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Prisoner swap may ease tensions between Israel and Egypt. Egypt's tourism industry certainly hopes so.
“We don’t advise Israelis to come to Basata. We have a lot of Egyptians and Arabs come here,” el-Ghamrawy said. “When you have Israelis here, you can never avoid political discussions. It would make a very, very stressed atmosphere.”
Comments like that, according to many Bedouins here, only serve to scare Israelis off from coming to the Sinai.
Just a few hundred feet down the beach from Basata, Hany Gelbanah has proudly placed a black Star of David wrought into an iron menorah in a center spot on the lone reception desk greeting visitors to his hotel.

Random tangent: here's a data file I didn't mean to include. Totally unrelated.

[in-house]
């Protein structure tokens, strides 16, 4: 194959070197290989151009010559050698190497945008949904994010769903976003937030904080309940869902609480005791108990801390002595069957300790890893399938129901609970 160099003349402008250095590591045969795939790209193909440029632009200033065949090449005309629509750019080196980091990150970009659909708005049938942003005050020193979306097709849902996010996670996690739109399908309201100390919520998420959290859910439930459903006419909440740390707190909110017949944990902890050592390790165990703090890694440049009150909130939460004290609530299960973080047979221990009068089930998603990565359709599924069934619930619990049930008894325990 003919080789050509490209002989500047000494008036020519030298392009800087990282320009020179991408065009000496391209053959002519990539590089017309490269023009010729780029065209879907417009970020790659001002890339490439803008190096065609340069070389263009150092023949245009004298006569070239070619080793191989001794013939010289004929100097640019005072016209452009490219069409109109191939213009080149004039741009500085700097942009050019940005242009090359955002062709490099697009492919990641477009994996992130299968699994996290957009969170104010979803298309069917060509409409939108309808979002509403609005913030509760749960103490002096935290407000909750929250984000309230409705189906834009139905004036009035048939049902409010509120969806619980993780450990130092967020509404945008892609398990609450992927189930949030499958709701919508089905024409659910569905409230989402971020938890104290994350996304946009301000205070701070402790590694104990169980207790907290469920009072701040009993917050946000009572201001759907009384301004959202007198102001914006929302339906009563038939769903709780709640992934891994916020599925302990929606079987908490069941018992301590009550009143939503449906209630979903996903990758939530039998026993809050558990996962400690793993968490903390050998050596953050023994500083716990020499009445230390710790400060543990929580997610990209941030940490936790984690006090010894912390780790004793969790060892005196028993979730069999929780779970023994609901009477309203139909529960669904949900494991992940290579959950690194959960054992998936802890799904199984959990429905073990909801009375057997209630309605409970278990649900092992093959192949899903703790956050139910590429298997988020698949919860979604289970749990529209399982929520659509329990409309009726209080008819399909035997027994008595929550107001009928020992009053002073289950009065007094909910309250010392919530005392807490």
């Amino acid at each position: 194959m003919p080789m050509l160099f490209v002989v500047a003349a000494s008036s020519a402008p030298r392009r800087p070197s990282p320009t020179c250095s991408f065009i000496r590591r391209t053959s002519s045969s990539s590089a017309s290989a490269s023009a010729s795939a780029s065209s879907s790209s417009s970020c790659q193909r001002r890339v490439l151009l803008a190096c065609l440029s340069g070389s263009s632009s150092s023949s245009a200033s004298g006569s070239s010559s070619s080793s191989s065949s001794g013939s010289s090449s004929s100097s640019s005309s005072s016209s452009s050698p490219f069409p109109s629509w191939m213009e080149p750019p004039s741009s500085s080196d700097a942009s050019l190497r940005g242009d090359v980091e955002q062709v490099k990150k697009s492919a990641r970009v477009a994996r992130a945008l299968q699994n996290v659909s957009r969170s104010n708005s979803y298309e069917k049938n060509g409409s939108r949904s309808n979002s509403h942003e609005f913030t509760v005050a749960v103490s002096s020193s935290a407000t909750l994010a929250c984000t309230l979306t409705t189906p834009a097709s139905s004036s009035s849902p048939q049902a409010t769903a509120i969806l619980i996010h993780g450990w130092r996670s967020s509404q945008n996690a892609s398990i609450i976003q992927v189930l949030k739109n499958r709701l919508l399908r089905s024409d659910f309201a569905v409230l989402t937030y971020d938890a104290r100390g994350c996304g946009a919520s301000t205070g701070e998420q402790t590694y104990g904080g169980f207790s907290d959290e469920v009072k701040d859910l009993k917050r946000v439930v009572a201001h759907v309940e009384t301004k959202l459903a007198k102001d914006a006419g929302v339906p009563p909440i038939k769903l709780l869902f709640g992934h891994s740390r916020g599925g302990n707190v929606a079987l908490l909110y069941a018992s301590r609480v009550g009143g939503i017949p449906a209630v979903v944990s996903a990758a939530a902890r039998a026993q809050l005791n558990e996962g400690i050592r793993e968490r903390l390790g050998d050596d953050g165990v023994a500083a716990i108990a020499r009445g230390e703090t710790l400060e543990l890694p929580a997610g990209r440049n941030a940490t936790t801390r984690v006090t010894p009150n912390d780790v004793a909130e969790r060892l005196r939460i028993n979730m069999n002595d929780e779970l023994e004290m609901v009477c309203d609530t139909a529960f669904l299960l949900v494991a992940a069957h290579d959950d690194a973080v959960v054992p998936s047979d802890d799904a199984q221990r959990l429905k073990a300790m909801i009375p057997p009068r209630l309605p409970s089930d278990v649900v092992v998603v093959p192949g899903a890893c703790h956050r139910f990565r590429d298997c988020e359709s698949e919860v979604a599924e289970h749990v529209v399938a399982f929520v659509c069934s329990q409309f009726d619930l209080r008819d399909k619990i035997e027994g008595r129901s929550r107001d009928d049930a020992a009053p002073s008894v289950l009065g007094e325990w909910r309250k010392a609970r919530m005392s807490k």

The menorah was a gift, said Gelbanah, a faithful Muslim, from an Israeli tourist who used to spend Hanukkah holidays at his camp. It sits near a faded, hand-painted sign on the kitchen wall that simply reads, “Welcome.”
Of course, very few people pass through to see Gelbanah’s menorah these days. But he’s hoping that will change soon.
“Israelis should feel welcome to come to the Sinai. Unless we start talking, both sides will hate each other forever,” he said. “Our countries need to be talking.”